e) Kids send death threats using IM and text-messaging as well as photos/videos. (see below)

1. Instant Messaging/Text Messaging Harassment
2. Stealing Passwords
3. Blogs
4. Web Sites  
5. Sending Pictures through E-mail and Cell Phones
6. Internet Polling
7. Interactive Gaming
8. Sending Malicious Code
9. Sending Porn and Other Junk E-Mail and IMs
10. Impersonation


There are two kinds of cyberbullying, direct attacks (messages sent to your kids directly) and cyberbullying by proxy (using others to help cyberbully the victim, either with or without the accomplice's knowledge). Because cyberbullying by proxy often gets adults involved in the harassment, it is much more dangerous.

How cyberbullying works


  • Cyberbullying can happen anywhere at any time, even in places where you normally feel safe, such as your home, and at times you'd least expect, such as at the weekend in the company of your family. It can seem like there's no escape from the taunting and humiliation.

  • A lot of cyberbullying can be done anonymously, so you may not be sure who is targeting you. This can make you feel even more threatened and can embolden bullies, as they believe online anonymity means they're less likely to get caught. Since cyberbullies can't see your reaction, they will often go much further in their harassment or ridicule than they would do face-to-face with you.

  • Cyberbullying can be witnessed by potentially thousands of people. Emails can be forwarded to hundreds of people while social media posts or website comments can often be seen by anyone. The more far-reaching the bullying, the more humiliating it can become.

Any type of bullying can make you feel hurt, angry, helpless, isolated, even suicidal, or lead to problems such as depression, anxiety, and low self-esteem. In many cases, cyberbullying can be even more painful than face-to-face bullying because:

As with traditional bullying, both boys and girls cyberbully, but tend to do so in different ways. Boys tend to bully by "sexting" (sending messages of a sexual nature) or with messages that threaten physical harm. Girls, on the other hand, more commonly cyberbully by spreading lies and rumors, exposing your secrets, or by excluding you from emails, buddy lists, or other electronic communication. Because cyberbullying is so easy to do, a child or teen can easily change roles, going from cyberbullying victim at one point to cyberbully the next, and then back again.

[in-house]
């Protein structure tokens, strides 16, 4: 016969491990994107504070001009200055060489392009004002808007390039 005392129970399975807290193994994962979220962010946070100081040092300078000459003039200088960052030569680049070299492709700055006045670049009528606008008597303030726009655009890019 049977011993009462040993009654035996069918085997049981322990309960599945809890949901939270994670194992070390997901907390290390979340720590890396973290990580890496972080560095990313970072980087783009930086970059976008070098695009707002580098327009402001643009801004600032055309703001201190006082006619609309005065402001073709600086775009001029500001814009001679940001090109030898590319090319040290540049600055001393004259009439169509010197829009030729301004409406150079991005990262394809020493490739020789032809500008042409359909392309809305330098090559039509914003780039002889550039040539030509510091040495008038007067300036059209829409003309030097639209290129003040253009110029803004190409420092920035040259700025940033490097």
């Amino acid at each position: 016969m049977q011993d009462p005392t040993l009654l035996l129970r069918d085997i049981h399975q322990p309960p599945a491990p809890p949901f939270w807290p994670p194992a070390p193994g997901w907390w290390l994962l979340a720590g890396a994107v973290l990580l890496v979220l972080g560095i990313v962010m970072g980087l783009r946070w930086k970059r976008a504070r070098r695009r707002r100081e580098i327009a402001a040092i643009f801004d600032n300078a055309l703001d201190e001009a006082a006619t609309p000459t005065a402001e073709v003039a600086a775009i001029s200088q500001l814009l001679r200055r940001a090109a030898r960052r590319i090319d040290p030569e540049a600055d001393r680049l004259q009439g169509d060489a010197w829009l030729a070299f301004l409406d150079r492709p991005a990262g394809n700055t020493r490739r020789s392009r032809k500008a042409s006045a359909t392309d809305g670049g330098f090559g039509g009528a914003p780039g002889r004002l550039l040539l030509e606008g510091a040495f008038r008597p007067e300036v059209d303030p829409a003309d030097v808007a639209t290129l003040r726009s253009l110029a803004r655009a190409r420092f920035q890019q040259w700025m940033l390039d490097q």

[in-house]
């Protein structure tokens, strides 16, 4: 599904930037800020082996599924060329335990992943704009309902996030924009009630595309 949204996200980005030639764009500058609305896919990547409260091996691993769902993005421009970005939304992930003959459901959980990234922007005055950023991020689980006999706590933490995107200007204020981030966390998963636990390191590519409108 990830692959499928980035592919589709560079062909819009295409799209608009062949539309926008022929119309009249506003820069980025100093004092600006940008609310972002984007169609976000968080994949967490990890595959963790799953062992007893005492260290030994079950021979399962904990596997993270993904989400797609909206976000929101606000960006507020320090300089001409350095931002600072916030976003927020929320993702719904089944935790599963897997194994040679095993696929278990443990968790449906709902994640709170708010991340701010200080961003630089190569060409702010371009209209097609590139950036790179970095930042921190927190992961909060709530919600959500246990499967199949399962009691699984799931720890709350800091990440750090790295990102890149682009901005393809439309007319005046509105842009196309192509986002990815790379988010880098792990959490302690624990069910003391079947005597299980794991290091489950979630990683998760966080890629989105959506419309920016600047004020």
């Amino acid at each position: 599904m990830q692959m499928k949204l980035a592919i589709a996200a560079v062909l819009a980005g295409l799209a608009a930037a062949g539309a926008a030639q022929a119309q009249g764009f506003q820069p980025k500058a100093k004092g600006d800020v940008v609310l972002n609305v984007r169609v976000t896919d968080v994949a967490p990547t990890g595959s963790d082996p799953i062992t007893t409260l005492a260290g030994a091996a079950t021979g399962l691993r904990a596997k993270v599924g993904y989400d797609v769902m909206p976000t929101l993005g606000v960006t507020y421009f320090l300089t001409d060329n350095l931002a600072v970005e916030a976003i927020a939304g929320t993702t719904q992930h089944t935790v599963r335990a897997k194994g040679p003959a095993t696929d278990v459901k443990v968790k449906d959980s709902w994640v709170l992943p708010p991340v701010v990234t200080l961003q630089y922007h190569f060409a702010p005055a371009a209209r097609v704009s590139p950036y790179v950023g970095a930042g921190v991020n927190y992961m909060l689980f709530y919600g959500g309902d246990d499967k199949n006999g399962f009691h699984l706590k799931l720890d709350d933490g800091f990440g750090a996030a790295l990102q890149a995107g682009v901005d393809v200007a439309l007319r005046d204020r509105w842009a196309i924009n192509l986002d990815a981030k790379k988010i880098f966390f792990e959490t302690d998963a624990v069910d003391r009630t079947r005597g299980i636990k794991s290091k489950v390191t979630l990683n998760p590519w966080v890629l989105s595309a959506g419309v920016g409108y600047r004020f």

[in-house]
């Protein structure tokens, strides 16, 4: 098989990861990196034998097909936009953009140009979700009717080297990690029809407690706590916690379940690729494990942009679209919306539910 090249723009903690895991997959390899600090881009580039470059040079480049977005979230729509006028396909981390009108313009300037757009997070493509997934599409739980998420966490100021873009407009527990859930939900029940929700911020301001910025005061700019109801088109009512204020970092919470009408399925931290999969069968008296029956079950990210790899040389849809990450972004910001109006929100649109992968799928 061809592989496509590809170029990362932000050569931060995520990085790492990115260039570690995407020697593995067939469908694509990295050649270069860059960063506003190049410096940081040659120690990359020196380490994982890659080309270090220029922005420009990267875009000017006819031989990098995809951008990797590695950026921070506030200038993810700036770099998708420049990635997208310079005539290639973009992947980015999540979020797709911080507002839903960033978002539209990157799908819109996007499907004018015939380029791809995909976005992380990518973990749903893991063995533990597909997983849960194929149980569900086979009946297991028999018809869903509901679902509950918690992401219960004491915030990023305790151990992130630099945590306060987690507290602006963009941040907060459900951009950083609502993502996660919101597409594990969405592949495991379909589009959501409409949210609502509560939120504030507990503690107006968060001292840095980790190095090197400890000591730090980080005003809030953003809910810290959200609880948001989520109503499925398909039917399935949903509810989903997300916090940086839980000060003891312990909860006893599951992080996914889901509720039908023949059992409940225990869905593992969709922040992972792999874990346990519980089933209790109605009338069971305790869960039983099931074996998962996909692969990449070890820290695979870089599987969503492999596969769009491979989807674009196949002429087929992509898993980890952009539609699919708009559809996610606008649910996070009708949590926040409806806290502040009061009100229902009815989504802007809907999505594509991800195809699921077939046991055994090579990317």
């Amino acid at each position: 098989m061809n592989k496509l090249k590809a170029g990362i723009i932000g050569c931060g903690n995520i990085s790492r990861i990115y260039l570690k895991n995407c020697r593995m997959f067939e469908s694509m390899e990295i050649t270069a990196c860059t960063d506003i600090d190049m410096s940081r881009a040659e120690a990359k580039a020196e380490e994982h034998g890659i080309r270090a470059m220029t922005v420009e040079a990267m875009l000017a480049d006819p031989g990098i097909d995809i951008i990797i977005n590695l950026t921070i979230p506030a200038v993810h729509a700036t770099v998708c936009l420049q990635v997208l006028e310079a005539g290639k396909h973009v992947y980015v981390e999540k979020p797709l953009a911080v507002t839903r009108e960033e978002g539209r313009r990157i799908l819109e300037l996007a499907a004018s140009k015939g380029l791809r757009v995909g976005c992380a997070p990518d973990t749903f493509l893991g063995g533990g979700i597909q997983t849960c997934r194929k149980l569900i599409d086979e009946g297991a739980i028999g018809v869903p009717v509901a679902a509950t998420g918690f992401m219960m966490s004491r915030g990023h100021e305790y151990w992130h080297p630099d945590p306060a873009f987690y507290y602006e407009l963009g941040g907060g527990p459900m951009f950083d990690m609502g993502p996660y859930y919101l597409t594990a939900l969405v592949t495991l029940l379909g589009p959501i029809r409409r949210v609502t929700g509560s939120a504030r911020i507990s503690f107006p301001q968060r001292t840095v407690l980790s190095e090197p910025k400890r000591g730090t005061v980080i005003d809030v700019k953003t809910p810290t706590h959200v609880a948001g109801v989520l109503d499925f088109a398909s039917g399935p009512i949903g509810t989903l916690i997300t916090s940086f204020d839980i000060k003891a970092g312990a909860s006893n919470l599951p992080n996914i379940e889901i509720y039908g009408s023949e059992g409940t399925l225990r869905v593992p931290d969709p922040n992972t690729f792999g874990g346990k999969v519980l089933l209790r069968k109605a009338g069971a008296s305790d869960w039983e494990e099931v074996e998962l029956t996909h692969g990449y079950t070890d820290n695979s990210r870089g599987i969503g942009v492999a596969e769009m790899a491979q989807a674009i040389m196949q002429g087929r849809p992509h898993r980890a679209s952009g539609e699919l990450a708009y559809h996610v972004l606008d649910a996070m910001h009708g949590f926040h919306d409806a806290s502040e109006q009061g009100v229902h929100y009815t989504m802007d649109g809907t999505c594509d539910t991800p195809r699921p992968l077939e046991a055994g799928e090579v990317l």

Cyberbullies come in all shapes and sizes—almost anyone with an Internet connection or mobile phone can cyberbully someone else, often without having to reveal their true identity. Cyberbullies can torment their victims 24 hours a day and the bullying can follow the victim anywhere so that no place, not even home, ever feels safe, and with a few clicks the humiliation can be witnessed by hundreds or even thousands of people online.

"Cyberbullying" is when a child, preteen or teen is tormented, threatened, harassed, humiliated, embarrassed or otherwise targeted by another child, preteen or teen using the Internet, interactive and digital technologies or mobile phones. It has to have a minor on both sides, or at least have been instigated by a minor against another minor. Once adults become involved, it is plain and simple cyber-harassment or cyberstalking. Adult cyber-harassment or cyberstalking is NEVER called cyberbullying.


If your child has responded to being cyberbullied by employing their own cyberbullying tactics, you can help your child find better ways to deal with the problem. If your child has trouble managing strong emotions such as anger, hurt, or frustration, talk to a therapist about helping your child learn to cope with these feelings in a healthy way.